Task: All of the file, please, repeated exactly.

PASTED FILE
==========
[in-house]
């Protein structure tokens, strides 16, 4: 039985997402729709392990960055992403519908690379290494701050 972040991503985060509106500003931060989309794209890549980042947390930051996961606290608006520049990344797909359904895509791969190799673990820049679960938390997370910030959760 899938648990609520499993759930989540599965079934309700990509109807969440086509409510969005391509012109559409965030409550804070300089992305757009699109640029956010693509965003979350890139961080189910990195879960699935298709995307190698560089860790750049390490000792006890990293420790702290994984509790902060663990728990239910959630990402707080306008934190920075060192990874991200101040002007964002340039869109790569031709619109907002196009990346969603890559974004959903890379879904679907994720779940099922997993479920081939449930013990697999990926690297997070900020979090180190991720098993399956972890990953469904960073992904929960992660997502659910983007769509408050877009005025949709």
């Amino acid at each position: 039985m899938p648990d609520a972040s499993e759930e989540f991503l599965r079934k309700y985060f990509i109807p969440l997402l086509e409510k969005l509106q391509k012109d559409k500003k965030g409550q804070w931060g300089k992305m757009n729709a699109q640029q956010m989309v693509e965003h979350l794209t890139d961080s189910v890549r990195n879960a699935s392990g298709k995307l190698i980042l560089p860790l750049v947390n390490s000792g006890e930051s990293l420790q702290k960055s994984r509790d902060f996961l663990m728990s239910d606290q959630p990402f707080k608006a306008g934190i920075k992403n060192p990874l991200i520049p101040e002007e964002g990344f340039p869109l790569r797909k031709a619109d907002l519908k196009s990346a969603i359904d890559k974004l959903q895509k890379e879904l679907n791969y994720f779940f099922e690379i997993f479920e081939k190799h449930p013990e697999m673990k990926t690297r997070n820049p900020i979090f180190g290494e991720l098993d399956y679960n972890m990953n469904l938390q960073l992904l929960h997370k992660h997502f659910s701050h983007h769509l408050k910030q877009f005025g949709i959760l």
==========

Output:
[in-house]
């Protein structure tokens, strides 16, 4: 039985997402729709392990960055992403519908690379290494701050 972040991503985060509106500003931060989309794209890549980042947390930051996961606290608006520049990344797909359904895509791969190799673990820049679960938390997370910030959760 899938648990609520499993759930989540599965079934309700990509109807969440086509409510969005391509012109559409965030409550804070300089992305757009699109640029956010693509965003979350890139961080189910990195879960699935298709995307190698560089860790750049390490000792006890990293420790702290994984509790902060663990728990239910959630990402707080306008934190920075060192990874991200101040002007964002340039869109790569031709619109907002196009990346969603890559974004959903890379879904679907994720779940099922997993479920081939449930013990697999990926690297997070900020979090180190991720098993399956972890990953469904960073992904929960992660997502659910983007769509408050877009005025949709």
């Amino acid at each position: 039985m899938p648990d609520a972040s499993e759930e989540f991503l599965r079934k309700y985060f990509i109807p969440l997402l086509e409510k969005l509106q391509k012109d559409k500003k965030g409550q804070w931060g300089k992305m757009n729709a699109q640029q956010m989309v693509e965003h979350l794209t890139d961080s189910v890549r990195n879960a699935s392990g298709k995307l190698i980042l560089p860790l750049v947390n390490s000792g006890e930051s990293l420790q702290k960055s994984r509790d902060f996961l663990m728990s239910d606290q959630p990402f707080k608006a306008g934190i920075k992403n060192p990874l991200i520049p101040e002007e964002g990344f340039p869109l790569r797909k031709a619109d907002l519908k196009s990346a969603i359904d890559k974004l959903q895509k890379e879904l679907n791969y994720f779940f099922e690379i997993f479920e081939k190799h449930p013990e697999m673990k990926t690297r997070n820049p900020i979090f180190g290494e991720l098993d399956y679960n972890m990953n469904l938390q960073l992904l929960h997370k992660h997502f659910s701050h983007h769509l408050k910030q877009f005025g949709i959760l």